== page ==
In the 19th century, the longest wharf in the city was located along the outer side of the Fort. It was where the great sailing ships of the day tied up. The city recently lost out to Newburyport in a competition to host a "tall ships" reunion later this summer because of a lack of berthing facilities.
A new zone for the city, named Harbor District, would be created to govern use of this section of the Fort. Housing of any kind, including condos, would be prohibited, according to Kirk's proposal.
Buck said the consensus of the community was to keep the harbor clear of new housing and condos. In her message to the council, Kirk said the rezoning proposals reflect the consensus of the community expressed last month in the "listening post" meetings.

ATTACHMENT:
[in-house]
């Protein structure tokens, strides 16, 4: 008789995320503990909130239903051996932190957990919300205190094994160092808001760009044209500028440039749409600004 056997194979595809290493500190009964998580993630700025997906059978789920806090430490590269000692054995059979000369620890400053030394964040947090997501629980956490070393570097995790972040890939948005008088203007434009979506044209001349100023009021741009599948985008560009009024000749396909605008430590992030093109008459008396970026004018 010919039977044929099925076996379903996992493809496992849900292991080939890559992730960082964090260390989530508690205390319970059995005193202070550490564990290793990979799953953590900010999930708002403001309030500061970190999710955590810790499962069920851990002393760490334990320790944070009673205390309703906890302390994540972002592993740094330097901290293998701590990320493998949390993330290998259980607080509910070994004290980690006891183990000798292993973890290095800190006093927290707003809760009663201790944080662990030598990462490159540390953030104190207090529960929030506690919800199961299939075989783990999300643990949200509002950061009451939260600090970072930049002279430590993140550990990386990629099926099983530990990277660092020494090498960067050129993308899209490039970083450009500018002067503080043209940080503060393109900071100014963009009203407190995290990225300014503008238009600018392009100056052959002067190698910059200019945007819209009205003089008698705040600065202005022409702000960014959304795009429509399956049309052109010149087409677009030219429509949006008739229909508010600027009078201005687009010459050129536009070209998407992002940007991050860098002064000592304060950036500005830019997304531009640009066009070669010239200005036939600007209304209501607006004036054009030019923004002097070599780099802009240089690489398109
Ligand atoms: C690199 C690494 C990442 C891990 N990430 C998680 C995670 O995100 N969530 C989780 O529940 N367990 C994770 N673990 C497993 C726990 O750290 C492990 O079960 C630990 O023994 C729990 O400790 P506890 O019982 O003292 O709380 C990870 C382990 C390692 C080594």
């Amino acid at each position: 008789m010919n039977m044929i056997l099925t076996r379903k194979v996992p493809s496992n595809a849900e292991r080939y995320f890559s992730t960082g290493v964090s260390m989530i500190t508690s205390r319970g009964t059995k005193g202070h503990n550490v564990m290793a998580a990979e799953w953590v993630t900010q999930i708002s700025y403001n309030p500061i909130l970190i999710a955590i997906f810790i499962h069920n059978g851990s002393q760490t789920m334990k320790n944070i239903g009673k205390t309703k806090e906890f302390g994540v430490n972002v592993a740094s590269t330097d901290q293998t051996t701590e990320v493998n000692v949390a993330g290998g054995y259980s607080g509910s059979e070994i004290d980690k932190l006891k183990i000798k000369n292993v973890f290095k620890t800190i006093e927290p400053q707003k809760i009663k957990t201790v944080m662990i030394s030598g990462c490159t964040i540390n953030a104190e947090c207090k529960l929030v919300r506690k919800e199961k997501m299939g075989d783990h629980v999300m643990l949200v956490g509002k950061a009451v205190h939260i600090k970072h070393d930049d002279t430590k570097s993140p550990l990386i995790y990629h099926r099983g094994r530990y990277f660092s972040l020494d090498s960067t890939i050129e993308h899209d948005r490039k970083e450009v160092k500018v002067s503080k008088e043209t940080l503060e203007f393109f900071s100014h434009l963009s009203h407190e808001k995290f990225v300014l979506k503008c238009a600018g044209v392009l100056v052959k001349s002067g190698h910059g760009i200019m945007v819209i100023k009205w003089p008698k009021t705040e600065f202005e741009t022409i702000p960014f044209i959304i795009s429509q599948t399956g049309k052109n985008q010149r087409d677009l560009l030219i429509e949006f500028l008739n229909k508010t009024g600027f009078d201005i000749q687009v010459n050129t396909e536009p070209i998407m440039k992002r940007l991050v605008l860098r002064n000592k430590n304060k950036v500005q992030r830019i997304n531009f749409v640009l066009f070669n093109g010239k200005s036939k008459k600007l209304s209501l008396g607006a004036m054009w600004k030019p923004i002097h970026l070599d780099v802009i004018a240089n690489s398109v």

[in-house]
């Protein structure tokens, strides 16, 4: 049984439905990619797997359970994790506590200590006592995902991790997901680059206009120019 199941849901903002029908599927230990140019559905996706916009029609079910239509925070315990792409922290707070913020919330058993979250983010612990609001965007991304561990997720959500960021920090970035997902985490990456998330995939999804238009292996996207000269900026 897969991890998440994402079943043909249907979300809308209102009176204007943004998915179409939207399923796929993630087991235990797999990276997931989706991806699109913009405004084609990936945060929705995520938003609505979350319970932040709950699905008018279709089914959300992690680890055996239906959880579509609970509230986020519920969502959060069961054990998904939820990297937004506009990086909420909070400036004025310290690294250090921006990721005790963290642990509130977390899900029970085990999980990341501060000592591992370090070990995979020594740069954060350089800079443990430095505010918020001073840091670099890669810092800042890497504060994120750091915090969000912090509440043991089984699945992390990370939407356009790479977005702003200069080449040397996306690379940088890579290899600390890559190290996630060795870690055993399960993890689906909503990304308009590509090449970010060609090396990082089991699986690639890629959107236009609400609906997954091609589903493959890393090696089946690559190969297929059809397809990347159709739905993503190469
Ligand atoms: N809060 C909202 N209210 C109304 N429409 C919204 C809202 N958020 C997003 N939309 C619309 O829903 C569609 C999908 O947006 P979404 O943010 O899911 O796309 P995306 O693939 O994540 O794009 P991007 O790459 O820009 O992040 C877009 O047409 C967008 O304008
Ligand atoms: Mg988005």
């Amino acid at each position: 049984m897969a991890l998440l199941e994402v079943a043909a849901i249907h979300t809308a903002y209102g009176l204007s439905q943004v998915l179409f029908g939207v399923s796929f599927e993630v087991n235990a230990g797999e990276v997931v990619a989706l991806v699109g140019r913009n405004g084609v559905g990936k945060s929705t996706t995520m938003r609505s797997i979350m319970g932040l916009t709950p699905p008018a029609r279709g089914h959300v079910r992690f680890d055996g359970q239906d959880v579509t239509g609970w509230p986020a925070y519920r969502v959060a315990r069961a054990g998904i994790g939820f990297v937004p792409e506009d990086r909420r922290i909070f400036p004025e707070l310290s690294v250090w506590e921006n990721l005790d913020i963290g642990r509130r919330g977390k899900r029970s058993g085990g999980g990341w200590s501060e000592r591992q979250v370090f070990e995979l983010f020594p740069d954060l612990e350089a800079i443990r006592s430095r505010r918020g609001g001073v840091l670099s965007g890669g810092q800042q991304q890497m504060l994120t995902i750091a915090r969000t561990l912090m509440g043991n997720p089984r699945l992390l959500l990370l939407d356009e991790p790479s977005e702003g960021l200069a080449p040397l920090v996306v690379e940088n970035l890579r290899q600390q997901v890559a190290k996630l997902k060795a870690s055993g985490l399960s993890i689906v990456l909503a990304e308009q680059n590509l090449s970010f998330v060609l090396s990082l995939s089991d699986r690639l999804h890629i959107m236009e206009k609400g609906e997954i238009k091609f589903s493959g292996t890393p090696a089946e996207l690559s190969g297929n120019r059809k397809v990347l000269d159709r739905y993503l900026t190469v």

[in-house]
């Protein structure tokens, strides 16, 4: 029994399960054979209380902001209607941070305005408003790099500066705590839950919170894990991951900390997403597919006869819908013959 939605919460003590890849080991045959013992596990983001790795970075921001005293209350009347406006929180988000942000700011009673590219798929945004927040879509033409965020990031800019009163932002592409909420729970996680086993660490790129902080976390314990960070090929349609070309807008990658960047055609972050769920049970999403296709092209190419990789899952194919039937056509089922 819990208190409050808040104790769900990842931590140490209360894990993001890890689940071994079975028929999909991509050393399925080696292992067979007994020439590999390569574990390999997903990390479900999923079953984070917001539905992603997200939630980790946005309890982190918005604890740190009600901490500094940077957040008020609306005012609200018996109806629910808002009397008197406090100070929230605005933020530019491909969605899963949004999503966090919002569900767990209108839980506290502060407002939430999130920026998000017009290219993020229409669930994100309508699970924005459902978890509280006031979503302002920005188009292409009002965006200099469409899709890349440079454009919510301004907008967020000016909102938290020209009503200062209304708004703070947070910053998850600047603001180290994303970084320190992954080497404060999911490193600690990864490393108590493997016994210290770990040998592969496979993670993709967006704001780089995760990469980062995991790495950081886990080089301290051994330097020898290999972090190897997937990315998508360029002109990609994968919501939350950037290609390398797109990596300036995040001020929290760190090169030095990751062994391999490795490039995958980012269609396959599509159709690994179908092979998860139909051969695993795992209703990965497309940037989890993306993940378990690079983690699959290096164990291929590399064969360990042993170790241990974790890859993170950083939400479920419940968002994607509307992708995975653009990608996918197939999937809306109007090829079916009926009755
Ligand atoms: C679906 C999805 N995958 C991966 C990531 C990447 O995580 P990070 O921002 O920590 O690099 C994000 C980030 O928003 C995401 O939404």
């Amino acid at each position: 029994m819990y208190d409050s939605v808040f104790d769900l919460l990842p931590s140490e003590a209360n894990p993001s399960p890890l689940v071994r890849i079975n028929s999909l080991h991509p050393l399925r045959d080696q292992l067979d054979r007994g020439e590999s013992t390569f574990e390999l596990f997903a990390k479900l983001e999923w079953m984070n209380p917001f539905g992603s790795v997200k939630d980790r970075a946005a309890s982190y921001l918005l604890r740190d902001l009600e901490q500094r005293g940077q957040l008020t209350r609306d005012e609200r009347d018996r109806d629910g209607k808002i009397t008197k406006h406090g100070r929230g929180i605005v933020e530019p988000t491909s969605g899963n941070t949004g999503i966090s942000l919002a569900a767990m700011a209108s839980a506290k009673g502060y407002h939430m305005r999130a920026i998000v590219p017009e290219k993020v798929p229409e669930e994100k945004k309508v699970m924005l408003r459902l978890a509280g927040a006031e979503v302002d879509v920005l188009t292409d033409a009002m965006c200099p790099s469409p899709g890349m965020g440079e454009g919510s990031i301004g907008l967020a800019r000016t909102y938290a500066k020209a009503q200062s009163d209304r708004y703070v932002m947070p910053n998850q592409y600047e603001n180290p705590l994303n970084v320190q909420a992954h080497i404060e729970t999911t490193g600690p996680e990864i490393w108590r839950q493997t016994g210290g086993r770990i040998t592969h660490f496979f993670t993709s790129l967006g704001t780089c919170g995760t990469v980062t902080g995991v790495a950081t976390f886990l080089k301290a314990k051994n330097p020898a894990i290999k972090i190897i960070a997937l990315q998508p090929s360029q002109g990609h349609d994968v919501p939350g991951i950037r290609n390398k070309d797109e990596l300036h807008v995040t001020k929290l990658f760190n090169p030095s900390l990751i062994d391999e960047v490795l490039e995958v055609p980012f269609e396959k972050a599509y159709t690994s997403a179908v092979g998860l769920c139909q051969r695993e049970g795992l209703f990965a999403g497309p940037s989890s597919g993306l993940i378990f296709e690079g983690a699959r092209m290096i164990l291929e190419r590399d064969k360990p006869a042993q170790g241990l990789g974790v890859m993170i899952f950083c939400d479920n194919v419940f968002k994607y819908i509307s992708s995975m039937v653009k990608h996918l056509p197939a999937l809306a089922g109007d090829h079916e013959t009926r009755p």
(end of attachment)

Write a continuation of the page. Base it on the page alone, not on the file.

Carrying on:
Norris & Norris wrote to encourage the restoration of the old long wharf.
"Future restoration of the long pile supported pier face along the eastern edge of the Fort should be considered to further economic redevelopment of the commercial land parcels in the area as well as further public access along the water's edge," the consultants wrote.
In its description of the rationale for the Fort's rezoning, the firm indicated that "current land uses in the Fort have evolved over the past century from pre-eminently marine industrial to a mixture of fishing-related, water dependent, non-water dependent industrial, and residential.
"The full district has remained in MI zoning while the majority of current uses and land areas are nonconforming or vacant. It is quite likely that the MI zoning has discouraged any changes in use or substantial property upgrades for areas in non-conforming uses.